This account is interrupted by the Lord of Sorrows’ discovery of Sfara and the Prince of the Northern Islands ensconced in his privy quarters. Sfara was reduced to a quivering lump of grey matter by his wrathful gaze. The Prince of the Northern Isles was then forced to flee through the Gate of Countless Torments and made his way, pursued by the five-footed steel-armoured guardians of the Lord of Sorrows, to the Realm of Fiery Woe where he misled his pursuers.

The narrative returns to the main strand. Next described are Hnálla’s glittering Crown of Kingship over the gods and his Paradise of Supernal Light, the resplendent realm of scintillant brilliance. Here he dwells in the crystalline Palace of Harmonious Ecstasy, within which the joy of all who reside therein echoes melodiously from chamber to chamber. This is the waiting room to the destiny of all, after which everything shall be incorporated into the being of the Lord of Light.

Master of Negation

The section on Hrü’ü describes how he was created through the early play of Lord Hnálla. Hrü’ü resented this and yearned for independence. He realized that this would only be accomplished by utterly transforming himself, so that his being would no longer be defined by reference to his originator. Then came the fateful decision that would lead to eternal conflict. Rather than be content with simply becoming an entity in his own right, Hrü’ü decided to expunge Hnálla’s light as well. He attempted to transform the world, creating chasms, mountains, rivers, seas and deserts. As the struggle wore on, he realized he would need aid and so created Vimúhla as a copy of the boundless energy of Hnálla in a less pure form. Hrü’ü forged alliances among the Demon Lords: the beast Durun, MaraSsú, Ka’ing and Narkona’a. The Demons of the Dark also came to serve him, but were later to be seduced away by Ksárul.

Hrü’ü’s (unnamed) heaven is a place where all things are in turmoil. Those who attain his paradise derive great enjoyment from the endless change and multifarious experiences.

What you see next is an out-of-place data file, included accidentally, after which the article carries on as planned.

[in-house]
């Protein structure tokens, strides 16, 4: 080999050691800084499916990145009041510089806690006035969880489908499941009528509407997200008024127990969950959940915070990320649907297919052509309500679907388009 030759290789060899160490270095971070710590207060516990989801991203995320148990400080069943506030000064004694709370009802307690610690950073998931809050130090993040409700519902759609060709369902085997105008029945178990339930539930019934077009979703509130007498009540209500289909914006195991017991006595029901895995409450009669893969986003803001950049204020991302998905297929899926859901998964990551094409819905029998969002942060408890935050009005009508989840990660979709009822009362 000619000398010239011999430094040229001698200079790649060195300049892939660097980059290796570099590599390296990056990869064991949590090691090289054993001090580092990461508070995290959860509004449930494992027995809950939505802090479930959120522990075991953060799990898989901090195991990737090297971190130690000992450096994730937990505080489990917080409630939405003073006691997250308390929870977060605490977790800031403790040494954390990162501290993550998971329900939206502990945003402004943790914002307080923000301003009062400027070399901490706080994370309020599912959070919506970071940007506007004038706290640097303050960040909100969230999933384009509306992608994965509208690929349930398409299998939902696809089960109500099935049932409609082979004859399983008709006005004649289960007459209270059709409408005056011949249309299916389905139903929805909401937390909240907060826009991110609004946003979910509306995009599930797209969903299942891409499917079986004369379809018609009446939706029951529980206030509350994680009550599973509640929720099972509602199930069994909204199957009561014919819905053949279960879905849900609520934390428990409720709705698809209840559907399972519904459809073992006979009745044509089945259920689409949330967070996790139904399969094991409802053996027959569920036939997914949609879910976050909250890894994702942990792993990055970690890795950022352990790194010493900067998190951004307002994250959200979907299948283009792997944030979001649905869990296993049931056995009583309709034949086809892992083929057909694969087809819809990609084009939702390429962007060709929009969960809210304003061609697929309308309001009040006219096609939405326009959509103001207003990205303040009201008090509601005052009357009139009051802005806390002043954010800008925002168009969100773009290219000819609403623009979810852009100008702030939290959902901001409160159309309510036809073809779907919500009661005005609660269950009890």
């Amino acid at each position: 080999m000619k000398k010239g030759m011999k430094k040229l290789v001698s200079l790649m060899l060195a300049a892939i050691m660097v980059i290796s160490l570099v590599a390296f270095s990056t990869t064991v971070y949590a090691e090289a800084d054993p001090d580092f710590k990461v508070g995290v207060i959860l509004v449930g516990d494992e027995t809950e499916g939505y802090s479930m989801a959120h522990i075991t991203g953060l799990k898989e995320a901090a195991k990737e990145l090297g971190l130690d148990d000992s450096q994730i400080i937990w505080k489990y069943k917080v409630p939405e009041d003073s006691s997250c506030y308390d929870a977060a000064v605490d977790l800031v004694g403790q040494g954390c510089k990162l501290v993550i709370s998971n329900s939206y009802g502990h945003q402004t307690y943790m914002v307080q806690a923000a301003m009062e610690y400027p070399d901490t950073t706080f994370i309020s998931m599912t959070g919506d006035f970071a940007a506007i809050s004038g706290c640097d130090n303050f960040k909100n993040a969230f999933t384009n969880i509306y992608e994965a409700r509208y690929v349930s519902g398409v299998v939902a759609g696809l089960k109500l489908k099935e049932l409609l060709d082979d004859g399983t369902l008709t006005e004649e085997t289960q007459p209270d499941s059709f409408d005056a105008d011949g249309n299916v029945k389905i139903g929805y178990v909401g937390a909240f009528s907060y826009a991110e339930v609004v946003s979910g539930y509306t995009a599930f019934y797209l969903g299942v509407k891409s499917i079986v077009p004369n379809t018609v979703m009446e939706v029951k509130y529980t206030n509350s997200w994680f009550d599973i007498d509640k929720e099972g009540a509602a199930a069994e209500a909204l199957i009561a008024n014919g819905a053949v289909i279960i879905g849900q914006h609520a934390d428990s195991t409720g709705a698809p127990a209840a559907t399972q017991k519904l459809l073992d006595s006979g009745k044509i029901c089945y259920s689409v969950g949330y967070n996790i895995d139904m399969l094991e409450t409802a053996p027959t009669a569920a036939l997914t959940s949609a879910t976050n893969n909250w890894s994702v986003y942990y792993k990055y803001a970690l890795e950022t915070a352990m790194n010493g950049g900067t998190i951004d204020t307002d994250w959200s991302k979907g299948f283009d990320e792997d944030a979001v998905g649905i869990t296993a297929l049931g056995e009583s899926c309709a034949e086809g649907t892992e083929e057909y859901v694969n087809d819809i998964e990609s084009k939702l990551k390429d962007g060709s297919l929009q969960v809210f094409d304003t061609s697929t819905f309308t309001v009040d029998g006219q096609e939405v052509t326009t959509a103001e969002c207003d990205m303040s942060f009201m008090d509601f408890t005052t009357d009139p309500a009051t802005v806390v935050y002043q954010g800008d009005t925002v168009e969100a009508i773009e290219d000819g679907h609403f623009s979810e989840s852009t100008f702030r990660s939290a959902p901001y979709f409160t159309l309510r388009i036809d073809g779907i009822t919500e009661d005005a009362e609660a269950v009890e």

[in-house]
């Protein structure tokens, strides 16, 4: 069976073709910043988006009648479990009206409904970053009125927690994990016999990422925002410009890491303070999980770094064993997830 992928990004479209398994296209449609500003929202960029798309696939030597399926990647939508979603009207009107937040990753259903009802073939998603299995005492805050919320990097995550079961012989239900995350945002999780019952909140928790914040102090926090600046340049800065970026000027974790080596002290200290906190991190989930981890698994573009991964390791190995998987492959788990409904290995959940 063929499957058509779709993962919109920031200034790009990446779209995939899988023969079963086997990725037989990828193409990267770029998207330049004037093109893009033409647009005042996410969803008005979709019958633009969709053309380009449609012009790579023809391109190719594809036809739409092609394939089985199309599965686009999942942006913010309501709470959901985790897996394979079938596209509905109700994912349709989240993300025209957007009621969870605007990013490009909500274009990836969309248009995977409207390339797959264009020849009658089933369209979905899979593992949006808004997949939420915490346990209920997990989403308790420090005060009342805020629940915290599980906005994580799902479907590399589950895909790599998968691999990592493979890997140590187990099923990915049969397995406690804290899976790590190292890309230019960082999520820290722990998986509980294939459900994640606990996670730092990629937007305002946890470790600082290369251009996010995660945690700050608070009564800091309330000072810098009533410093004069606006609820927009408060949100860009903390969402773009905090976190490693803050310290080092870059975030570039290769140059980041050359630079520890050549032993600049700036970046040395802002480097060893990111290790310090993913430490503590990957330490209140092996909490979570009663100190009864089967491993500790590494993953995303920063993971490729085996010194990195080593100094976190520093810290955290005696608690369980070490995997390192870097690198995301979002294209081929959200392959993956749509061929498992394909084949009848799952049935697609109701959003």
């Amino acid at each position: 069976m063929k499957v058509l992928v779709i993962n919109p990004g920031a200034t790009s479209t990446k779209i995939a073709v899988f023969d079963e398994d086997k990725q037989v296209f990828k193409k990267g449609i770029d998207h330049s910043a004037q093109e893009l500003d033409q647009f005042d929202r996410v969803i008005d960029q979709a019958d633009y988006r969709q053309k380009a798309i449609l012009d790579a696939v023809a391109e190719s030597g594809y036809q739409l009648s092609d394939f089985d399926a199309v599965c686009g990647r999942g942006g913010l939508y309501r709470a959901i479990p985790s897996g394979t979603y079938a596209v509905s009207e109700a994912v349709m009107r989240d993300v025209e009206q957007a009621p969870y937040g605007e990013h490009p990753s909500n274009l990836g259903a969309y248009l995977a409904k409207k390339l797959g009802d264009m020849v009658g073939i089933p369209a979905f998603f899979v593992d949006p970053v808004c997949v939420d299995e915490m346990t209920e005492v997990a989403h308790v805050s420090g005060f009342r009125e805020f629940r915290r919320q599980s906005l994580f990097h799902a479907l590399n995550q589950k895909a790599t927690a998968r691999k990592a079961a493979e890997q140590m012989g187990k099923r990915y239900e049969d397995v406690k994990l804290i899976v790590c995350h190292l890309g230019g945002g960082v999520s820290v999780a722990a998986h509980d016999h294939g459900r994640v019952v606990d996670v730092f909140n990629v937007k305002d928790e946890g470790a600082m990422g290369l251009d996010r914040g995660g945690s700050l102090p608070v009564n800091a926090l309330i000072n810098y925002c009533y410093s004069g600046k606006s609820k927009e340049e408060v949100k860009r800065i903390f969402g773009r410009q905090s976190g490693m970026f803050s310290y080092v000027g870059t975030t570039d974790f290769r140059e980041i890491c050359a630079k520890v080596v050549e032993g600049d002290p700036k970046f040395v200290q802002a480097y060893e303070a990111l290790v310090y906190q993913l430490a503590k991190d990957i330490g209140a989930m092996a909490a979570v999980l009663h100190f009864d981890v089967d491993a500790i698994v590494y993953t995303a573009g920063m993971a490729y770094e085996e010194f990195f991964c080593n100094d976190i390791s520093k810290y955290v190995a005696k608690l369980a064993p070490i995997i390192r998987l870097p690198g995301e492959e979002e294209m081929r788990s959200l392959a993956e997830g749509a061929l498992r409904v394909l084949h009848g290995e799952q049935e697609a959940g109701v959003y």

Lord of Fire

The section on Vimúhla describes how, created by Hrü’ü, he too reacted in anger. During their battles, his outpouring of wrath on the world gave rise to volcanoes. In the early days of the world he attempted to drown all in a red carpet of conflagration, and it took all the other deities to prevent this. Later, the cities of the ancients defied Vimúhla. He covered them with a blanket of fire and again attempted to destroy the world. At his third attempt to incinerate all existence, the gods banded together to restrain him, egged on by Avánthe.

Vimúhla’s heavens are the Halls of Ever-Blazing Flame and the Paradises of Ecstatic Flame. His hell, the Outer Portals of Kelku’un—a gloomy place of frigid mists. His allies among the Demon Lords are Tkel, Jneksha’a, Mrugga, Ssúdüne, Nurgashte. The demon races of the Flame Dragons, the Hre-Niriu and the Blazing Warriors all serve him.

The Ultimate Warrior

The section on Karakán relates how, after the creation of Vimúhla, Hnálla realized that he would need help and thus created Karakán. The new god was formed from light in a burst of lightning and took lightning as his own weapon. Hnálla, learning from his earlier experience, treated with Karakán to make him his ally. Karakán rejected the blandishments of Hrü’ü and found a natural foe in Vimúhla, with whom he did battle.

The epic then describes Karakán’s glorious paradise (unnamed), wherein each soul is seated according to their deeds and courage, and where the blessed participate in endless battles until reborn to fight again in a later age. They are attended by Lord Karakán’s special Heroes of Glory, supernatural warriors clad in steel, and the Myusal, beauteous amazons who fought on Dormoron Plain.

The Knower of Arts